In this photo from 2012

West Shore officers honoured amongst their peers

Bravery and valour in the line of duty are recognized at the annual B.C. Police Honours Night gala

If one incident stands out for West Shore RCMP Cpl. Bryson Hill in his career to date, it’s the day in 2012 when he helped free a young woman from a submerged, overturned car soon enough to allow paramedics to miraculously revive her.

Hill and fellow rescuers Const. Melissa Gorman and Const. Harrison Teed were among 87 police officers whose acts of bravery under extreme pressure were recognized Thursday at the 34th annual B.C. Police Honours Night at Government House.

This week Hill recalled the scenario on West Burnside Road, and the fact the young woman had been upside down in a water-filled culvert more than 15 minutes by the time he was able to pull her through the back window. The group of rescuers, including Gorman, Teed and fellow RCMP officer Max Fossum, were waist deep in chilly water and had lifted the vehicle up enough for Hill to reach in and grab her.

“Every human, all of us, would love to have an opportunity to save a life,” he said.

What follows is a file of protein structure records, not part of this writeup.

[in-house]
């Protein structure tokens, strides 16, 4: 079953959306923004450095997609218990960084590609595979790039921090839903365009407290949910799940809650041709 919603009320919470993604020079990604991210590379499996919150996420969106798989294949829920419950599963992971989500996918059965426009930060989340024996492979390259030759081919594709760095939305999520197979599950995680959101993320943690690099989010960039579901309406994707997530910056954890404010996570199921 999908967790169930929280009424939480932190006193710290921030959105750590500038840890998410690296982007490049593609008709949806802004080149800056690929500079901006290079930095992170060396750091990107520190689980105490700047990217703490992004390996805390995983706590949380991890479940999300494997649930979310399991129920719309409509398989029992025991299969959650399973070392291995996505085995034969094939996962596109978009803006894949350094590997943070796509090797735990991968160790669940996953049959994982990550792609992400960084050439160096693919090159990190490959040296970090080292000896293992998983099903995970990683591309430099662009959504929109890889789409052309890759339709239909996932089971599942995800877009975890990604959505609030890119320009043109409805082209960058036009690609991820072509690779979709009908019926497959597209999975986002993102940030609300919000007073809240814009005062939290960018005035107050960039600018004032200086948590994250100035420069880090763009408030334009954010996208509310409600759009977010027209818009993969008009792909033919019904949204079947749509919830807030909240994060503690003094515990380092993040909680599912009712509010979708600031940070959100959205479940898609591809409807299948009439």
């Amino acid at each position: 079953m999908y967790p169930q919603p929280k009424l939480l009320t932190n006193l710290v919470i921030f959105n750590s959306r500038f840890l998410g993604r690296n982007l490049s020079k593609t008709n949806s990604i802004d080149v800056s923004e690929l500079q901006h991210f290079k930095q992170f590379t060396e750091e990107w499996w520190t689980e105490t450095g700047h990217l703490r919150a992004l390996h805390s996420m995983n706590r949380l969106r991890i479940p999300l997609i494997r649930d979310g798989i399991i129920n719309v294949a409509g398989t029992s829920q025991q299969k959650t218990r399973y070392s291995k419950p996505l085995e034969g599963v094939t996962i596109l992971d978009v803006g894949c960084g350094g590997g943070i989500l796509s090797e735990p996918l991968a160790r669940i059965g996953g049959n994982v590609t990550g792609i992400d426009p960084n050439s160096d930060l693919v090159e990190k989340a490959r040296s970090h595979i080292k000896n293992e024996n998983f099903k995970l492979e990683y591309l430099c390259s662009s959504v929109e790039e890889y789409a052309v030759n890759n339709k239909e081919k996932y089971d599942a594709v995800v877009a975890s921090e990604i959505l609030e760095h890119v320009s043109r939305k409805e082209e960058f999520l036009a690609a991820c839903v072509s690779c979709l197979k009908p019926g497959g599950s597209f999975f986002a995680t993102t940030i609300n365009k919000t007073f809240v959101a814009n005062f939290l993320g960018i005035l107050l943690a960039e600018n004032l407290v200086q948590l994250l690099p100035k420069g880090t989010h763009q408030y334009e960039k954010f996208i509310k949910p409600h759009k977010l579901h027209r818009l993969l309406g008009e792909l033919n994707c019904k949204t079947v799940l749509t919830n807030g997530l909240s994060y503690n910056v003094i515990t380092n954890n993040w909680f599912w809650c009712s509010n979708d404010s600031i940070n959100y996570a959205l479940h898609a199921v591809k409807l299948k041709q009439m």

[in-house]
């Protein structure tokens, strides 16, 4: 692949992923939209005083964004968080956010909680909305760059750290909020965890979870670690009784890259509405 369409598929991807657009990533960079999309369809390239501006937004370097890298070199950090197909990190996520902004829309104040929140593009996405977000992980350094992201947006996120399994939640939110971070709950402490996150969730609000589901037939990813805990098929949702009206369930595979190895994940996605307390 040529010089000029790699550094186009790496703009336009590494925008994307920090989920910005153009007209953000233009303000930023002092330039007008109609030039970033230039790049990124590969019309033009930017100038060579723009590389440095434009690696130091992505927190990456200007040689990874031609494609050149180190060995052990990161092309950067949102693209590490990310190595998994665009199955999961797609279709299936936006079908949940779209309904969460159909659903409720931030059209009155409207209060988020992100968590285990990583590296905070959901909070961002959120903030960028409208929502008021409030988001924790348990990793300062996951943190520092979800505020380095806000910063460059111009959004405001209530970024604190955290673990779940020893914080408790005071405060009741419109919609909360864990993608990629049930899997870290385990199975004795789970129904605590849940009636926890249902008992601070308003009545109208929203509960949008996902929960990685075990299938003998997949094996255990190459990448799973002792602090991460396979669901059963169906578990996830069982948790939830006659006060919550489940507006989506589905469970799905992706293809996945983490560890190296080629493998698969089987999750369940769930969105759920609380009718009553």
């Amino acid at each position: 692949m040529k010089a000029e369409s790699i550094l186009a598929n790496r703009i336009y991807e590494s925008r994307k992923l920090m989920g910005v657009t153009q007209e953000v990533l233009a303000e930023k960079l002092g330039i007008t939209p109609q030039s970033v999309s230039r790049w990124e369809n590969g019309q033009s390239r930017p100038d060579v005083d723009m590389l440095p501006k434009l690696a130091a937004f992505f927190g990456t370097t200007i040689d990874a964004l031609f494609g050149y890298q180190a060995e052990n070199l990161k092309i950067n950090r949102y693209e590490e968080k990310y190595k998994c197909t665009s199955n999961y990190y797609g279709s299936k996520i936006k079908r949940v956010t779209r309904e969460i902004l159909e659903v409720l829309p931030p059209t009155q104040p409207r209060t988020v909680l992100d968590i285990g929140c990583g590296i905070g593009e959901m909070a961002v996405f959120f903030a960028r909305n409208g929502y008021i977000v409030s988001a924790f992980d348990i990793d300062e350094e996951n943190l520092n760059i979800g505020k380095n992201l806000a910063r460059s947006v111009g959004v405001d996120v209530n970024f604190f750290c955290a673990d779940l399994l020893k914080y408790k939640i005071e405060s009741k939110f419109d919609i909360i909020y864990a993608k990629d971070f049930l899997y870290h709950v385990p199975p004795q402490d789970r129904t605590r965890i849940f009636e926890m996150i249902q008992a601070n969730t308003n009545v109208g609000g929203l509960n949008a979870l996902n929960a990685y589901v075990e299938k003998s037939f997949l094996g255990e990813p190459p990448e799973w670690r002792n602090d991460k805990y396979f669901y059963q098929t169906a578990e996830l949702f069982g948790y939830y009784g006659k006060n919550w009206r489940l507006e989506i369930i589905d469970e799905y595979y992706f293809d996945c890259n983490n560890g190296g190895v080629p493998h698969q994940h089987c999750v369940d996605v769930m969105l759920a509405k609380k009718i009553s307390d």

“We are in a job where we are fortunate that we have been chosen by the community to be the ones they call when they need that help. There are times when it doesn’t have a good ending, but this was one where the fortune was on everyone’s side and she survived.”

The girl, who was thought to have perished in the water, was back at school four months after the crash and has since made a full recovery, Hill said, adding that’s what makes the effort worthwhile.

Hill, Gorman and Teed, who is now with the RCMP Musical Ride, were each given an Award for Meritorious Service for their efforts.

West Shore RCMP Reserve Const. Scott Rothermel received an Award of Valour for his actions in 2012 attempting to save two dogs and potentially people from a burning family home on Kelly Road in Colwood.

“It’s one of those few moments in a person’s career where it will stand out forever,” he said. “I remember everything, from arriving on scene to talking with neighbours and making that decision to go into the home.”

One of the dogs came to him immediately and was able to get out, at Rothermel’s urging. The other was not so lucky, but the officer did ultimately determine no more people were inside.

Rothermel, community liaison officer for School District 62 and a summertime police officer, called the award “a huge honour” and one he’ll remember as long as he continues putting on the uniform.

editor@goldstreamgazette.com